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Tim Tebow's Got All the Momentum in the World

Press conference latest piece to fall into place for Tebow

By Josh Alper
|  Tuesday, Aug 28, 2012  |  Updated 2:46 PM EDT
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The freight train is coming down the tracks.

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Momentum gets talked about all the time in sports, but usually just in terms of the games themselves.

Teams go on a run in the second quarter or they get a couple of breaks to swing momentum their way early in the fourth. One win turns into two and three and then, suddenly, a team is riding big Mo all the way to a playoff berth or, in the case of the Giants this year, the ultimate prize.

You usually don't associate momentum with things like press conferences, but, then, you don't normally have press conferences to introduce your backup quarterback to a press corps larger than most of the ones President Obama faces when he does his own press conferences at the White House. That kind of press conference could generate plenty of momentum all by itself.

When Tim Tebow is the guy on the podium, things become a runaway train. While the Post might not have liked his outfit, everything else about the performance was gold standard stuff that mixed confidence, humility, arrogance and homespun likability into the kind of heady brew that's made Derek Jeter and Eli Manning the biggest stars in town.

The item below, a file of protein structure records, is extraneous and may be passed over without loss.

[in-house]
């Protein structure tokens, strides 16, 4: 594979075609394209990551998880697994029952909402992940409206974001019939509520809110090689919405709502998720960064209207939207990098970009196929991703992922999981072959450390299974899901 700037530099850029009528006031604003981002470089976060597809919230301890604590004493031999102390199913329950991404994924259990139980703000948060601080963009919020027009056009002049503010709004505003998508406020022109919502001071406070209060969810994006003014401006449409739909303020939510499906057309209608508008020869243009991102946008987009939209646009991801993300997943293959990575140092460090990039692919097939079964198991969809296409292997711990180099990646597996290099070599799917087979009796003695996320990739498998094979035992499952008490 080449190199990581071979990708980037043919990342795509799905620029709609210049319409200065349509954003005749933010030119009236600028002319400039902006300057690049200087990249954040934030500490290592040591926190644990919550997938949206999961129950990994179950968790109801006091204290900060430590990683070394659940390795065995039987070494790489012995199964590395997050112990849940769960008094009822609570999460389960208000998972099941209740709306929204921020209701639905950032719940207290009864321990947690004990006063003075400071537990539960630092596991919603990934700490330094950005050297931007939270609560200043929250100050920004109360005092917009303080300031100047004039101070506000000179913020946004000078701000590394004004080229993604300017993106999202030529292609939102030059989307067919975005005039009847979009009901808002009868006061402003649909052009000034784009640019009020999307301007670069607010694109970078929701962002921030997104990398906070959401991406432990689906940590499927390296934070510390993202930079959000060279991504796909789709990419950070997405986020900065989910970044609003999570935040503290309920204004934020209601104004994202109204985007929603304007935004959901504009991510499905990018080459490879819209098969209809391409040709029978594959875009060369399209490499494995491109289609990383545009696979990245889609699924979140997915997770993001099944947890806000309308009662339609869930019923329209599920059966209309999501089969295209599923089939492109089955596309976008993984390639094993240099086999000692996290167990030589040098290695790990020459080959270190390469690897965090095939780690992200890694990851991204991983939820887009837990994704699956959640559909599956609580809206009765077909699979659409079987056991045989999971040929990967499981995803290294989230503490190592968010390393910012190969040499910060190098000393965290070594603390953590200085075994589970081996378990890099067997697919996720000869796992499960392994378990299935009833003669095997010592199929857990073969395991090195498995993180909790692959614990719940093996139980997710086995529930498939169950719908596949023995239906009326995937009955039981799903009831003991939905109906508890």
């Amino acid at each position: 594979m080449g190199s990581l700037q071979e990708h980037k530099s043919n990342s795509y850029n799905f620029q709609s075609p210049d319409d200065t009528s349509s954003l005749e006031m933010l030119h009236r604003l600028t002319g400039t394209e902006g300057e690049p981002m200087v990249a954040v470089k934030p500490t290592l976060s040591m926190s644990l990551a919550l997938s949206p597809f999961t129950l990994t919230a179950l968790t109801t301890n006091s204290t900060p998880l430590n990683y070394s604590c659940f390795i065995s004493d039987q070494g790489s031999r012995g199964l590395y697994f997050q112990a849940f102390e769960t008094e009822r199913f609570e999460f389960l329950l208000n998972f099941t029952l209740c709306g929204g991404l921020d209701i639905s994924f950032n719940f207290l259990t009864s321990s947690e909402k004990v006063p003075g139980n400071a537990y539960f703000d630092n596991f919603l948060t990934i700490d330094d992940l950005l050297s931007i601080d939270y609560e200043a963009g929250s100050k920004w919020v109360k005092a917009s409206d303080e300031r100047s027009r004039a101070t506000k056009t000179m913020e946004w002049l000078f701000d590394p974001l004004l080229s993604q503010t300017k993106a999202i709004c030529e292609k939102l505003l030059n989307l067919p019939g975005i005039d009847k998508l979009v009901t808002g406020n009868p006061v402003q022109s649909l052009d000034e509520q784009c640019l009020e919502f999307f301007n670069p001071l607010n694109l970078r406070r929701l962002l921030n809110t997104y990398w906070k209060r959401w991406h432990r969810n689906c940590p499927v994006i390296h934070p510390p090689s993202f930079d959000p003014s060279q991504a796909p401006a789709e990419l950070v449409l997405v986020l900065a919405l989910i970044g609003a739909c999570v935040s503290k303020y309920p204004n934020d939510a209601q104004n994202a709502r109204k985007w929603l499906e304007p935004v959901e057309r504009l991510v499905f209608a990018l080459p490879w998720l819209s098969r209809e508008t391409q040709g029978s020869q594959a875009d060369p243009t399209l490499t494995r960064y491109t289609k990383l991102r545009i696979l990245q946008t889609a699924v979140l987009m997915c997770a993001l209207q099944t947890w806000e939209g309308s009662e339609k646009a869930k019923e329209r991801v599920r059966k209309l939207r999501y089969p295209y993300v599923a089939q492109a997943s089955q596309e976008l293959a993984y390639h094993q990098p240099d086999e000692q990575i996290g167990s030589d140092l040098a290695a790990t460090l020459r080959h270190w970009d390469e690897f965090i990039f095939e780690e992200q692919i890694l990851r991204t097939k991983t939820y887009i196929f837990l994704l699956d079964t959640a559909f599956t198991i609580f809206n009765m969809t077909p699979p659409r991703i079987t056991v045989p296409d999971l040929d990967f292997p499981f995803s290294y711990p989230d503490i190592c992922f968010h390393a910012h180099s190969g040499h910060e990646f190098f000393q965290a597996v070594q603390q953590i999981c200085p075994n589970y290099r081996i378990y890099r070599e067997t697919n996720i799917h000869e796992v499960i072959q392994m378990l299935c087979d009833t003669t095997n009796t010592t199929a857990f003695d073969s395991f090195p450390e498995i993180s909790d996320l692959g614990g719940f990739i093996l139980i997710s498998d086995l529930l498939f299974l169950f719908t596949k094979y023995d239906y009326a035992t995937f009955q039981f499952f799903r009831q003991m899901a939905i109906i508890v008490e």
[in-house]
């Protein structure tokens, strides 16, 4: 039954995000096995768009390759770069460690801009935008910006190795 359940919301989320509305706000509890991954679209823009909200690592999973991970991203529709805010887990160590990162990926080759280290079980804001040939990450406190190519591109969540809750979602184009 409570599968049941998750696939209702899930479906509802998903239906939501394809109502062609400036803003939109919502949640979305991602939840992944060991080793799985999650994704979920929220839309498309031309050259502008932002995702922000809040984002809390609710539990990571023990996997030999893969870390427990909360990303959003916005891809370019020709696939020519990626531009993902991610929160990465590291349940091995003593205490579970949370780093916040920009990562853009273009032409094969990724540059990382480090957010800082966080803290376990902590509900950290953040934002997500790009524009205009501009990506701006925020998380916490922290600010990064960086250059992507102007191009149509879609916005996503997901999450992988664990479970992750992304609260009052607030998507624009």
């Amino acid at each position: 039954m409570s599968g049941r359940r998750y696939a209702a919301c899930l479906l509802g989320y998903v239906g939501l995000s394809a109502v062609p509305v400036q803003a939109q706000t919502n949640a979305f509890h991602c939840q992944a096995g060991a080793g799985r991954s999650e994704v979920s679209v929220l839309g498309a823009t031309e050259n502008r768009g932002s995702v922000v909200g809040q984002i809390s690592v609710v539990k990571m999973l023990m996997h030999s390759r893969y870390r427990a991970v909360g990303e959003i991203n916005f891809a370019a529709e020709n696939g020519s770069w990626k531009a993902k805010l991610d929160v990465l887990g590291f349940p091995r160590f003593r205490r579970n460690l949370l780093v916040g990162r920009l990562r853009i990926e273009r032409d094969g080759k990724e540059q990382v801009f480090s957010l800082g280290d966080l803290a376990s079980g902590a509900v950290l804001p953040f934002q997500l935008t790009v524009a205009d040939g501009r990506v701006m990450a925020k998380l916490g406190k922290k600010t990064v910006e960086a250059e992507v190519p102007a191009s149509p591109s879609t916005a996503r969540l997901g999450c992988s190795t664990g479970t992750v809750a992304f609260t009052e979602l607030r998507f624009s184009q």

Tebow looked like a starting quarterback on Monday, much more than Mark Sanchez has ever looked like one and he handled a pressured situation with considerable aplomb. In a perfect world, none of that would matter when it came to deciding who will be the starting quarterback for a football team but there's no denying that optics matter in these things.

The Jets can say that Sanchez is the starting quarterback all they want -- Rex Ryan did it again from the owners meetings in Florida -- but every other message comes screaming with boldfaced type announcing Tebow as the Jets' future.

It's almost as if Sanchez's demotion is just something the team takes so for granted that they don't even feel like they need to mention it as a possibility because everyone is left with the same impression of its inevitability.

None of this is fair to Sanchez, of course. He might not have played well enough to avoid this kind of situation, but when you're making allowances for guys winning despite mediocre results there should certainly be some given to a guy with four playoff wins on his resume.

Life isn't fair, though, and if Sanchez can't come up with good enough play to turn this around then there's not much reason to think he's ever going to be a high-caliber starting quarterback in the NFL. At this point, it's fair to wonder just what level of performance it will take to stem the tide as well as whether or not the team around Sanchez gives him a chance to do that.

Once momentum takes hold, it can be tough to stop. Welcome to the Jets in 2012.

Josh Alper is a writer living in New York City. You can follow him on Twitter and he is also a contributor to Pro Football Talk.

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